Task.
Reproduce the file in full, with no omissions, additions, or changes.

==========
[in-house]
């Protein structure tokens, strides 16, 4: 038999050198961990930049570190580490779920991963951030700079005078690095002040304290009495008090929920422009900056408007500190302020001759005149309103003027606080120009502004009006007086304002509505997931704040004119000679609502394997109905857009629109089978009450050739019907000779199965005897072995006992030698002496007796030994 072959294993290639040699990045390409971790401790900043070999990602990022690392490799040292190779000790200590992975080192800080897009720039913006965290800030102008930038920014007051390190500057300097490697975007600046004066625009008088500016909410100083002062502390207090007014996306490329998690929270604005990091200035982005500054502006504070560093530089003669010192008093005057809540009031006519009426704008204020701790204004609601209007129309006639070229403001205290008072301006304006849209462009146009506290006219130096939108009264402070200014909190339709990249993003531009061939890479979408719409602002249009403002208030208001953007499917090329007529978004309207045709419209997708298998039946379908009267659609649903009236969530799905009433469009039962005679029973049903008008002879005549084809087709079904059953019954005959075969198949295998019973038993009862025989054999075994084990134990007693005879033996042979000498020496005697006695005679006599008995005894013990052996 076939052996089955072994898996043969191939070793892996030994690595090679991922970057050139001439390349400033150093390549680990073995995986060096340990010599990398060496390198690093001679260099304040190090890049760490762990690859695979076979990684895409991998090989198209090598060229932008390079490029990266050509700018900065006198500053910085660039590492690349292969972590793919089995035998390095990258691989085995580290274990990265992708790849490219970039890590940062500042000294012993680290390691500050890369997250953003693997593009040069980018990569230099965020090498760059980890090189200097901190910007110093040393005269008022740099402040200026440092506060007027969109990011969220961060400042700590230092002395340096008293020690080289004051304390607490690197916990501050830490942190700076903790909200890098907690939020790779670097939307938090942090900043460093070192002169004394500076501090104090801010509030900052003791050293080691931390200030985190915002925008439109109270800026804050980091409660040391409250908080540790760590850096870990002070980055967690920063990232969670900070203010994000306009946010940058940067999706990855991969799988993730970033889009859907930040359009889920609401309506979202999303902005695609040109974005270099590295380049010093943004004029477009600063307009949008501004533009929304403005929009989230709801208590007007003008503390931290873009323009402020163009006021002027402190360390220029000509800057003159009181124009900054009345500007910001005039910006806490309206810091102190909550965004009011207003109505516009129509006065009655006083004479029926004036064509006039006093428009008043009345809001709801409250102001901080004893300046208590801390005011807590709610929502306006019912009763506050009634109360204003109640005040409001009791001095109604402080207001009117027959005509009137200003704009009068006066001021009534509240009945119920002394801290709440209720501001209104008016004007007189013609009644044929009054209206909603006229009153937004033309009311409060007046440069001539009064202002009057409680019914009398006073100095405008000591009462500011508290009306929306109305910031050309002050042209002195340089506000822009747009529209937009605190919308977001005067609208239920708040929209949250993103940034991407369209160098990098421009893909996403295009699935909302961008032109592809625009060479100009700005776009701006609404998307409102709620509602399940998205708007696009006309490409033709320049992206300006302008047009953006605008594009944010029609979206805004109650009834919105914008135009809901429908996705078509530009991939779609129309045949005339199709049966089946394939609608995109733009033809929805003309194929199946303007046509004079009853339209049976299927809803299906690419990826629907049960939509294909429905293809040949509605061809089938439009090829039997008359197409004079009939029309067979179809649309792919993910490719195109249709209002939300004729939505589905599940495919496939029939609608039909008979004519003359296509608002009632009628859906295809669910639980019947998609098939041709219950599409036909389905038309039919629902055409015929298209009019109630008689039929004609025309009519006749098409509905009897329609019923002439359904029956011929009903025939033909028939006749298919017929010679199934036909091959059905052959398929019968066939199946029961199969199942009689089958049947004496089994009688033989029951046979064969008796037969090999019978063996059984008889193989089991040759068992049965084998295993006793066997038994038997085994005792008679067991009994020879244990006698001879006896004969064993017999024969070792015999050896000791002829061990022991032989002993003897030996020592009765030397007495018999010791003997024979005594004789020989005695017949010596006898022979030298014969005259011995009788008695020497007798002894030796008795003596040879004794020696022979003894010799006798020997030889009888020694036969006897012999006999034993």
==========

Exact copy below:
[in-house]
């Protein structure tokens, strides 16, 4: 038999050198961990930049570190580490779920991963951030700079005078690095002040304290009495008090929920422009900056408007500190302020001759005149309103003027606080120009502004009006007086304002509505997931704040004119000679609502394997109905857009629109089978009450050739019907000779199965005897072995006992030698002496007796030994 072959294993290639040699990045390409971790401790900043070999990602990022690392490799040292190779000790200590992975080192800080897009720039913006965290800030102008930038920014007051390190500057300097490697975007600046004066625009008088500016909410100083002062502390207090007014996306490329998690929270604005990091200035982005500054502006504070560093530089003669010192008093005057809540009031006519009426704008204020701790204004609601209007129309006639070229403001205290008072301006304006849209462009146009506290006219130096939108009264402070200014909190339709990249993003531009061939890479979408719409602002249009403002208030208001953007499917090329007529978004309207045709419209997708298998039946379908009267659609649903009236969530799905009433469009039962005679029973049903008008002879005549084809087709079904059953019954005959075969198949295998019973038993009862025989054999075994084990134990007693005879033996042979000498020496005697006695005679006599008995005894013990052996 076939052996089955072994898996043969191939070793892996030994690595090679991922970057050139001439390349400033150093390549680990073995995986060096340990010599990398060496390198690093001679260099304040190090890049760490762990690859695979076979990684895409991998090989198209090598060229932008390079490029990266050509700018900065006198500053910085660039590492690349292969972590793919089995035998390095990258691989085995580290274990990265992708790849490219970039890590940062500042000294012993680290390691500050890369997250953003693997593009040069980018990569230099965020090498760059980890090189200097901190910007110093040393005269008022740099402040200026440092506060007027969109990011969220961060400042700590230092002395340096008293020690080289004051304390607490690197916990501050830490942190700076903790909200890098907690939020790779670097939307938090942090900043460093070192002169004394500076501090104090801010509030900052003791050293080691931390200030985190915002925008439109109270800026804050980091409660040391409250908080540790760590850096870990002070980055967690920063990232969670900070203010994000306009946010940058940067999706990855991969799988993730970033889009859907930040359009889920609401309506979202999303902005695609040109974005270099590295380049010093943004004029477009600063307009949008501004533009929304403005929009989230709801208590007007003008503390931290873009323009402020163009006021002027402190360390220029000509800057003159009181124009900054009345500007910001005039910006806490309206810091102190909550965004009011207003109505516009129509006065009655006083004479029926004036064509006039006093428009008043009345809001709801409250102001901080004893300046208590801390005011807590709610929502306006019912009763506050009634109360204003109640005040409001009791001095109604402080207001009117027959005509009137200003704009009068006066001021009534509240009945119920002394801290709440209720501001209104008016004007007189013609009644044929009054209206909603006229009153937004033309009311409060007046440069001539009064202002009057409680019914009398006073100095405008000591009462500011508290009306929306109305910031050309002050042209002195340089506000822009747009529209937009605190919308977001005067609208239920708040929209949250993103940034991407369209160098990098421009893909996403295009699935909302961008032109592809625009060479100009700005776009701006609404998307409102709620509602399940998205708007696009006309490409033709320049992206300006302008047009953006605008594009944010029609979206805004109650009834919105914008135009809901429908996705078509530009991939779609129309045949005339199709049966089946394939609608995109733009033809929805003309194929199946303007046509004079009853339209049976299927809803299906690419990826629907049960939509294909429905293809040949509605061809089938439009090829039997008359197409004079009939029309067979179809649309792919993910490719195109249709209002939300004729939505589905599940495919496939029939609608039909008979004519003359296509608002009632009628859906295809669910639980019947998609098939041709219950599409036909389905038309039919629902055409015929298209009019109630008689039929004609025309009519006749098409509905009897329609019923002439359904029956011929009903025939033909028939006749298919017929010679199934036909091959059905052959398929019968066939199946029961199969199942009689089958049947004496089994009688033989029951046979064969008796037969090999019978063996059984008889193989089991040759068992049965084998295993006793066997038994038997085994005792008679067991009994020879244990006698001879006896004969064993017999024969070792015999050896000791002829061990022991032989002993003897030996020592009765030397007495018999010791003997024979005594004789020989005695017949010596006898022979030298014969005259011995009788008695020497007798002894030796008795003596040879004794020696022979003894010799006798020997030889009888020694036969006897012999006999034993």